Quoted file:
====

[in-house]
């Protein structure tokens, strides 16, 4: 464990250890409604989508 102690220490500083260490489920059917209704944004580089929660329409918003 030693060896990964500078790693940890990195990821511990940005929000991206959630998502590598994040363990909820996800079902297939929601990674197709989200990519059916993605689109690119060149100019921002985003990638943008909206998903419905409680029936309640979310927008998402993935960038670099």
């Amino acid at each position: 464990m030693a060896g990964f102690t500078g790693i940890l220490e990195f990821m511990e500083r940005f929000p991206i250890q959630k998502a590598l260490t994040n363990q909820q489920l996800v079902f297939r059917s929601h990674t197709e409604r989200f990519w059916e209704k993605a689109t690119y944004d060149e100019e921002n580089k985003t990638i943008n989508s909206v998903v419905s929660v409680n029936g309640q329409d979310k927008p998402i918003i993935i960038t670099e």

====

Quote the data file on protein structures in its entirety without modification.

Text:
[in-house]
């Protein structure tokens, strides 16, 4: 464990250890409604989508 102690220490500083260490489920059917209704944004580089929660329409918003 030693060896990964500078790693940890990195990821511990940005929000991206959630998502590598994040363990909820996800079902297939929601990674197709989200990519059916993605689109690119060149100019921002985003990638943008909206998903419905409680029936309640979310927008998402993935960038670099």
């Amino acid at each position: 464990m030693a060896g990964f102690t500078g790693i940890l220490e990195f990821m511990e500083r940005f929000p991206i250890q959630k998502a590598l260490t994040n363990q909820q489920l996800v079902f297939r059917s929601h990674t197709e409604r989200f990519w059916e209704k993605a689109t690119y944004d060149e100019e921002n580089k985003t990638i943008n989508s909206v998903v419905s929660v409680n029936g309640q329409d979310k927008p998402i918003i993935i960038t670099e």